I was recently invited to write a book chapter about the intersection of amateur creativity and digital games. I just posted a draft of that chapter here. It's half about Web 2.0 and half about Minecraft. Feedback is welcome.
I have been interested in amateur creativity for over a decade now and it has been one of the things I have found most interesting in studying virtual worlds. As I explain in the draft, I think digital gaming is itself interesting because it is intrinsically aligned with solicitude for a certain group of creative amateurs (players). So I've been fascinated following the phenomenon of Minecraft and how it works as both a tool for creativity, a game, and a locus for other forms of creativity. I'm going to keep watching to see how it evolves. So if anyone reading is doing academic research on Minecraft--or knows of anyone else who is--please let me know.
Minecraft is set up like an adventure game, but unlike in World of Warcraft, you're not on a roller coaster ride to level 85. Instead, Minecraft embodies what I once wanted Second Life to be. Second Life is supposedly all about user creativity, but it seem that many users don't take much advantage of the creative tools it offers. In Minecraft, though, user creativity is baked into the gameplay. That makes it a more satisfying experience for amateur creators. Not to knock Second Life, but based on the numbers, it seems that many people (I'm curious about how many are kids, btw) are finding Minecraft's sandbox more fun than the sandbox of Second Life.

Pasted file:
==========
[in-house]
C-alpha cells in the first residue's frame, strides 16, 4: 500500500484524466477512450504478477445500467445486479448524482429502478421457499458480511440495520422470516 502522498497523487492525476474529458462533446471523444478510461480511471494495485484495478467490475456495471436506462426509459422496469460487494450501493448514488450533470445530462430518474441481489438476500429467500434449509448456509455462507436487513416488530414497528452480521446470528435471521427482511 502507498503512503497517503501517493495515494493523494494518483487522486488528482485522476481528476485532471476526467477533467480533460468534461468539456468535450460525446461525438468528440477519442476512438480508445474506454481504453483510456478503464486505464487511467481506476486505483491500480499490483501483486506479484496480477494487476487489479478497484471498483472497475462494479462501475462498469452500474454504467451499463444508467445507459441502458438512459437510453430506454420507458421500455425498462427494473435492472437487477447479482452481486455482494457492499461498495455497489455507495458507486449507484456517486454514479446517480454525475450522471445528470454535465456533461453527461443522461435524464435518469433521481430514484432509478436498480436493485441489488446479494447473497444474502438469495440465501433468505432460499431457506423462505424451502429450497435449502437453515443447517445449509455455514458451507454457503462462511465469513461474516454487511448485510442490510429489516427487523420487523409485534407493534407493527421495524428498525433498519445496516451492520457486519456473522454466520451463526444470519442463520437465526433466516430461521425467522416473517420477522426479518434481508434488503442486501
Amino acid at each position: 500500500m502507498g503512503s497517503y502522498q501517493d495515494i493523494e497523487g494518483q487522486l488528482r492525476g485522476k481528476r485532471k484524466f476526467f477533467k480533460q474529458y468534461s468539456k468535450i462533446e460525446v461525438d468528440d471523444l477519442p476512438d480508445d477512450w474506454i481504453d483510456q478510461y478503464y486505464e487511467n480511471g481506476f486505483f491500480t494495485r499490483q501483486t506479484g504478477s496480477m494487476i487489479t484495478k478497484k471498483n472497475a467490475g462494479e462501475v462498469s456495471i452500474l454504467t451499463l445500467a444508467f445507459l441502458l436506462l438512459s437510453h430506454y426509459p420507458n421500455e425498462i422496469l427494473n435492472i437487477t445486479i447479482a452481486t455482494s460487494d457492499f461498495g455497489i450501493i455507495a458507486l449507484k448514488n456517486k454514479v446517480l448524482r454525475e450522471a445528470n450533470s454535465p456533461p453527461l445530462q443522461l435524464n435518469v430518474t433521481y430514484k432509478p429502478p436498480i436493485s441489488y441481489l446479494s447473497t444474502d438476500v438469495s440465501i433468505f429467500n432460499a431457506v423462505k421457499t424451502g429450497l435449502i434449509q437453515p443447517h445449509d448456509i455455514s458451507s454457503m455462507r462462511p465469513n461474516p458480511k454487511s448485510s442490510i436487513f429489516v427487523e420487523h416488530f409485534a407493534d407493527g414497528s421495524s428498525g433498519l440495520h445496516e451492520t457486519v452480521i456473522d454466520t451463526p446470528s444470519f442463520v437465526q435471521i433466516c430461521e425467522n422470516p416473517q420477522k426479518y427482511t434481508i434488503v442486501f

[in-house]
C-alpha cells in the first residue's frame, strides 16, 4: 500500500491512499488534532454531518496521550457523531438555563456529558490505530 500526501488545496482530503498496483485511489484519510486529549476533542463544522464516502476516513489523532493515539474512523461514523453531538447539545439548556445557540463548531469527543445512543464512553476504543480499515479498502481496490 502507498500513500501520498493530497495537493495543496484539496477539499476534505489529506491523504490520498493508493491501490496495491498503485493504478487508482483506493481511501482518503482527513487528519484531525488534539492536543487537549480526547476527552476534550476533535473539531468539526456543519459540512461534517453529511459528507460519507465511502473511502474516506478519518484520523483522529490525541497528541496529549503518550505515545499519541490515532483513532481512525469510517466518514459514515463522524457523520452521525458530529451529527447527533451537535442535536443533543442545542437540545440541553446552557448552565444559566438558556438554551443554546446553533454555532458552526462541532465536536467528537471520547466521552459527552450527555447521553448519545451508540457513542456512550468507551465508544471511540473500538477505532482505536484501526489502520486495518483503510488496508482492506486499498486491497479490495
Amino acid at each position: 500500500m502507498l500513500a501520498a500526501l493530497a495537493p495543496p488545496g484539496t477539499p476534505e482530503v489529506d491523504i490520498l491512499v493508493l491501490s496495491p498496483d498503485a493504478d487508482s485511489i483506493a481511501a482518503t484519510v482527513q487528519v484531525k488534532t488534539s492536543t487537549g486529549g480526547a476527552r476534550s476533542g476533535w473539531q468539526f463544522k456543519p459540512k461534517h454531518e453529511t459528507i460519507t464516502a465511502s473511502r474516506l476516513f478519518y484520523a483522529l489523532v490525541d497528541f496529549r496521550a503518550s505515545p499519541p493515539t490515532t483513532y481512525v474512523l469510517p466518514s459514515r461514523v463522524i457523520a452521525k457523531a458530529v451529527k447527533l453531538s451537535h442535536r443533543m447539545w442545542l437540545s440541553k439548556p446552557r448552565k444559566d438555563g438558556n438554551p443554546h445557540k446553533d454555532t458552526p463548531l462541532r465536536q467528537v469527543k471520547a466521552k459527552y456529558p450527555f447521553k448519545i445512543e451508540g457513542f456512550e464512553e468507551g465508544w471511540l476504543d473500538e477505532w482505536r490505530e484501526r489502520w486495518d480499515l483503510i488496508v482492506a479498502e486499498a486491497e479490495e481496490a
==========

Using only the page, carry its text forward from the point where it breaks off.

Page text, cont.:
As I explain in the draft, I'm not sure what Minecraft says about the future of user-generated content in games. I imagine the industry is paying attention to Minecraft and how it became what it is. But I'm not sure the mainstream games industry is anywhere near ready to create a Minecraft clone, for reasons I discuss in the paper and in this prior paper.
I don't imagine it is going to happen, but a massively-multiplayer version of Minecraft would be really interesting, wouldn't it? Especially if it allowed some sort of client-level code-modding as you moved through regions, so groups of users could add new layers of functionality to their spaces. I wonder what sorts of things would emerge from that?
Comments on Minecraft as Web 2.0:
Loved the chapter. Really nice work. I'm a librarian interested in copyright law and Web 2.0 applications, an Art Appreciation instructor interested in creativity, and a long-time gamer, including, currently, Minecraft. Sweet fit ;)
Posted Oct 5, 2011 7:17:00 PM | link
Great chapter. I'm going to forward this.
Posted Oct 6, 2011 4:50:28 AM | link
Amber & Leonel -- thanks so much for the comments! I'm really happy you liked it.
Posted Oct 6, 2011 9:57:38 AM | link
I can give three major reasons why Minecraft has been so popular where second life feels like a failed idea: